Getting Lifestyle Creep Under Control

The following post is by MPFJ staff writer, Marie. You can read more of Marie’s articles over at her own blog, Family Money Values. Enjoy! 

Have you ever wondered why you are still short at the end of the month, in spite of that raise or promotion at work?  You may be suffering from lifestyle creep – that silent condition that instantly devours any disposable income you think you have.

Moving up in the world is commendable.  You start out in adult life with less – less than you were used to at your parent’s house, less income than you expected to have and bigger expenses.  Over the years, though, you notch yourself up on the pay-scale, perhaps celebrating with a new car, or more amenities.  After all, you deserve that for working hard and making good, right?

Yet, contrary to expectations, you are not meeting your goals towards saving up for the down payment on that dream home, trip-of-a-lifetime, or college expenses for your kids.  That’s lifestyle creep.

Once you realize this might be the case, here are some suggestions for dealing with it.

 

Identify where the creep is occurring.

Make a list of all expenses.

First, look through and list last year’s expenses – checks written, withdrawals (including debits), things bought with cash, credit card bills, interest and payments on all loans.  Include it all – utilities, subscriptions, rentals, trips, medical, dental, insurance, gifting, everything.

This is no fun and will take awhile, but it is absolutely essential to being able to see where the creep happens so you can deal with it.

Next, make a list of future goals and what you now do towards them.  How much do you contribute to savings for retirement, for college expenses, for that new car or house or other big purchase?

Analyze the information you gathered.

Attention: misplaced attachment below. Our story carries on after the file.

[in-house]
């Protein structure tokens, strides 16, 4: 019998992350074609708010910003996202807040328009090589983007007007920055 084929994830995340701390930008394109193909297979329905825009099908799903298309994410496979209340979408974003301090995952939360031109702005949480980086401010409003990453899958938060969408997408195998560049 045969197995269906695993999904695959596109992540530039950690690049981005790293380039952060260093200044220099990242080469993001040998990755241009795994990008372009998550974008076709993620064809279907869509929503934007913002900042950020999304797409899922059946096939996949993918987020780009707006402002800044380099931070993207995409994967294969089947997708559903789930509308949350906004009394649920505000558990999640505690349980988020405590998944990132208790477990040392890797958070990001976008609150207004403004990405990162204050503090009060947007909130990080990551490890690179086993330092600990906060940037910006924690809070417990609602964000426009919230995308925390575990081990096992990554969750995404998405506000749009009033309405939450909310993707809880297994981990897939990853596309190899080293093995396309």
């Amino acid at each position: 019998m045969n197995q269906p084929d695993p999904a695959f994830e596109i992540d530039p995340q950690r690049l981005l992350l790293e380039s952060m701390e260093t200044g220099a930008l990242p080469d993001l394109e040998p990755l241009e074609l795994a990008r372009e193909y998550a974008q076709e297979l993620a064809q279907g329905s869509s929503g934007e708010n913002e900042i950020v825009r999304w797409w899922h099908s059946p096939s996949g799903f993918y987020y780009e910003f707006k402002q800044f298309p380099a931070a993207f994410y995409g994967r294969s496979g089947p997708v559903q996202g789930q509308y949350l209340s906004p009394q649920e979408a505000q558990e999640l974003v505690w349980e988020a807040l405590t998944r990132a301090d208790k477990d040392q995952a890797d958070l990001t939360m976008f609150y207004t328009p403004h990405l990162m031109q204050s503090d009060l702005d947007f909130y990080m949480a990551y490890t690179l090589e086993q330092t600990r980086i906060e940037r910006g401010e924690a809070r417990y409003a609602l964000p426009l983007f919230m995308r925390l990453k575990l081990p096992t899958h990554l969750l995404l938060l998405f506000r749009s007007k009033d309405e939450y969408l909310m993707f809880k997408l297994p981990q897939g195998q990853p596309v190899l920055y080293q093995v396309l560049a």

Categorize your expenses.  Note, if you are working from a budget, you probably already have them categorized.  If not, this categorization could be the foundation for a budget.  (I  know, the B-word elicits horror and anxiety, but budgets of some sort are desirable).

Then evaluate whether you need each of the things causing the expense.  If so, think through how you might be able to (relatively painlessly) reduce that expense.

Do you use multiple TV/Movies subscription services (for example Netflix AND cable TV AND HULU AND Amazon Prime)?  Do you really need all of them?  Which do you use most often?

Finally, review how you got started with those expenses, was it conscious or spontaneous?  Knowing this will give you insight into how to better control future lifestyle creep.

Take action.

You spent all that time listing your expenses, then evaluating them, now is the time to decide what to act on.  Look for things that will give you the most savings with the least disruption to your lifestyle.

Sometimes, that may even mean spending a bit more money.  For example, if you have determined that your heating or cooling bills are too expensive, you may decide to buy a programmable thermostat to automate setting temperatures in the house up or down when you are not there.

With other items, you may decide to try to alter your (and your family’s) habits.  One example might be to institute a cooling-off period prior to buying anything with disposable income.  For instance, if you are wanting that new TV, forcing you to wait until they go on sale can a) make you realize you don’t really want or need it all that much or b) give you time to do more research as to what kind you want and the best place to get it or c) help the kids learn delayed gratification or d) let you save up for it instead of putting it on the credit card and paying high-interest rates until you pay it off.

Once you’ve trimmed off the fat on your expenses, use that fat to go towards your goals. Set up auto options to take part of your paycheck and put it to work in a savings account or investment.

Then, start doing a better job of tracking expenses as you go.  I know that when I charge something on your card it is harder for me to remember that it is there than it is when I write a check.  Likewise, when I get a bunch of cash out and spend it, it is difficult to remember exactly where that money went.  Set up a system that works for you and your family so that all know where the money is going.

Plan to avoid future lifestyle creep.

This plan should include methods to alter habits creating needless expenses: techniques to contain spontaneous purchases and a schedule to review your lifestyle creep situation at least once a year or so.

The plan could specify dates to review and negotiate ongoing bill creep (like those ever increasing cable TV bills).

It could include time once every couple of years to go through the entire above process again, or to do so whenever the family income increases.

It could even extend to taking that ‘B’ word seriously and create and stick to a budget.

How about you all? How have you handled lifestyle creep?

Share your experiences by commenting below! 

***Photo courtesy of https://www.flickr.com/photos/ian-arlett/34233379390/sizes/l